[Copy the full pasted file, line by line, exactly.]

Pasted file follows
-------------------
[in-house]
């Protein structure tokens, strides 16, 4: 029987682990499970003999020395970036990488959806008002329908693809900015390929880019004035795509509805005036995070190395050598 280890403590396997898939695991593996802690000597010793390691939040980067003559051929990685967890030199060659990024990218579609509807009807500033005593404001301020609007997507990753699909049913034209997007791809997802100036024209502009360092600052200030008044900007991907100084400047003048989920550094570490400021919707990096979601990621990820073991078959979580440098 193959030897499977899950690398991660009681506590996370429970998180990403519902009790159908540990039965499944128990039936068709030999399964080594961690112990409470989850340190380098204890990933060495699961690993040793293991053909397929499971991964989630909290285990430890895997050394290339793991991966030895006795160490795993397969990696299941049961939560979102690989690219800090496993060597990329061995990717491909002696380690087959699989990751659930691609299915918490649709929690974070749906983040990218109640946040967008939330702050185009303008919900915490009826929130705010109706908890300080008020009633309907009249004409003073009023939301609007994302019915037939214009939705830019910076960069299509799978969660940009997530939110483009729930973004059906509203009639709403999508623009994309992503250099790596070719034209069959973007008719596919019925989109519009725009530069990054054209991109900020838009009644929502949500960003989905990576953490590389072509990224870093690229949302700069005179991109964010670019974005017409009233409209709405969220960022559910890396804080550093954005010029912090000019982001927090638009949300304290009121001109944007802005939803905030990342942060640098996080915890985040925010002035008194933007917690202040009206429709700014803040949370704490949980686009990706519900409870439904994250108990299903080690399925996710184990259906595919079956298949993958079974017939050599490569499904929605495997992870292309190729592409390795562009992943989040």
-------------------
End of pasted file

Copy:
[in-house]
């Protein structure tokens, strides 16, 4: 029987682990499970003999020395970036990488959806008002329908693809900015390929880019004035795509509805005036995070190395050598 280890403590396997898939695991593996802690000597010793390691939040980067003559051929990685967890030199060659990024990218579609509807009807500033005593404001301020609007997507990753699909049913034209997007791809997802100036024209502009360092600052200030008044900007991907100084400047003048989920550094570490400021919707990096979601990621990820073991078959979580440098 193959030897499977899950690398991660009681506590996370429970998180990403519902009790159908540990039965499944128990039936068709030999399964080594961690112990409470989850340190380098204890990933060495699961690993040793293991053909397929499971991964989630909290285990430890895997050394290339793991991966030895006795160490795993397969990696299941049961939560979102690989690219800090496993060597990329061995990717491909002696380690087959699989990751659930691609299915918490649709929690974070749906983040990218109640946040967008939330702050185009303008919900915490009826929130705010109706908890300080008020009633309907009249004409003073009023939301609007994302019915037939214009939705830019910076960069299509799978969660940009997530939110483009729930973004059906509203009639709403999508623009994309992503250099790596070719034209069959973007008719596919019925989109519009725009530069990054054209991109900020838009009644929502949500960003989905990576953490590389072509990224870093690229949302700069005179991109964010670019974005017409009233409209709405969220960022559910890396804080550093954005010029912090000019982001927090638009949300304290009121001109944007802005939803905030990342942060640098996080915890985040925010002035008194933007917690202040009206429709700014803040949370704490949980686009990706519900409870439904994250108990299903080690399925996710184990259906595919079956298949993958079974017939050599490569499904929605495997992870292309190729592409390795562009992943989040």